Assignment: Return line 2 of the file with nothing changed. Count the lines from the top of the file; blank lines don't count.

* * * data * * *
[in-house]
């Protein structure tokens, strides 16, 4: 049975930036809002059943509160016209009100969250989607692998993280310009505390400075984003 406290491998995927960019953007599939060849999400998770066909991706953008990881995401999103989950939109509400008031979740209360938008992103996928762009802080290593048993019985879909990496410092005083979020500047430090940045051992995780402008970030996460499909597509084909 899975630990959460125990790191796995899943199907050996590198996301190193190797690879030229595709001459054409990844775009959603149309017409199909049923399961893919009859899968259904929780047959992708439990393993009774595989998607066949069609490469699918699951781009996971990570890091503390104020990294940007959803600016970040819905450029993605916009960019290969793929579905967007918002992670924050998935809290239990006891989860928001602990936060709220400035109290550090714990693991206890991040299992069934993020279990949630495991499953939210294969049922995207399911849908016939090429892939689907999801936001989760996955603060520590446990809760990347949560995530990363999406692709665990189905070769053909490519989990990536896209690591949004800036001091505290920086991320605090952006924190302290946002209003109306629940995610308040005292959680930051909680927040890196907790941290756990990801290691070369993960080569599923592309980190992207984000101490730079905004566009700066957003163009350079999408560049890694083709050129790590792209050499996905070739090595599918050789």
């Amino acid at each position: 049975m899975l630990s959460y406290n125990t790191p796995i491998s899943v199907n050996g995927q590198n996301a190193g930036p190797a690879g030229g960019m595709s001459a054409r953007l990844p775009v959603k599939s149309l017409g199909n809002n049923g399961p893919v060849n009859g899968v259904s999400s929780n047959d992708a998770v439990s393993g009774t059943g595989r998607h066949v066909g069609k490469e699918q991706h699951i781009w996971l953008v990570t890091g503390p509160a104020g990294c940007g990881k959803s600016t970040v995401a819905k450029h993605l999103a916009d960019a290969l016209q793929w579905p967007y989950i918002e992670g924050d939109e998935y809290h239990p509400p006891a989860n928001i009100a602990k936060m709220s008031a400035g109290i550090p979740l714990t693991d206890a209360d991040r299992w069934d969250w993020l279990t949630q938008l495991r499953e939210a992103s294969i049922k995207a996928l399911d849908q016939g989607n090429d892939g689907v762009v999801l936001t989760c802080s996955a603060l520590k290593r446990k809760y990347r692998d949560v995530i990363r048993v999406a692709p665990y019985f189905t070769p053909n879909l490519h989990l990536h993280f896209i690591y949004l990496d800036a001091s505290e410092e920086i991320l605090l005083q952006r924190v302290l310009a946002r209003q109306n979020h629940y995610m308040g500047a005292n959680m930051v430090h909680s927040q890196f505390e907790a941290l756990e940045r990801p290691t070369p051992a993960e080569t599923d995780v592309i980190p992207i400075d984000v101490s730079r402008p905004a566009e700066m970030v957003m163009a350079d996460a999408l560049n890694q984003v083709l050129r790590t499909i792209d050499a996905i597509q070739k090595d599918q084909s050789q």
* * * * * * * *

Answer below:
């Protein structure tokens, strides 16, 4: 049975930036809002059943509160016209009100969250989607692998993280310009505390400075984003 406290491998995927960019953007599939060849999400998770066909991706953008990881995401999103989950939109509400008031979740209360938008992103996928762009802080290593048993019985879909990496410092005083979020500047430090940045051992995780402008970030996460499909597509084909 899975630990959460125990790191796995899943199907050996590198996301190193190797690879030229595709001459054409990844775009959603149309017409199909049923399961893919009859899968259904929780047959992708439990393993009774595989998607066949069609490469699918699951781009996971990570890091503390104020990294940007959803600016970040819905450029993605916009960019290969793929579905967007918002992670924050998935809290239990006891989860928001602990936060709220400035109290550090714990693991206890991040299992069934993020279990949630495991499953939210294969049922995207399911849908016939090429892939689907999801936001989760996955603060520590446990809760990347949560995530990363999406692709665990189905070769053909490519989990990536896209690591949004800036001091505290920086991320605090952006924190302290946002209003109306629940995610308040005292959680930051909680927040890196907790941290756990990801290691070369993960080569599923592309980190992207984000101490730079905004566009700066957003163009350079999408560049890694083709050129790590792209050499996905070739090595599918050789």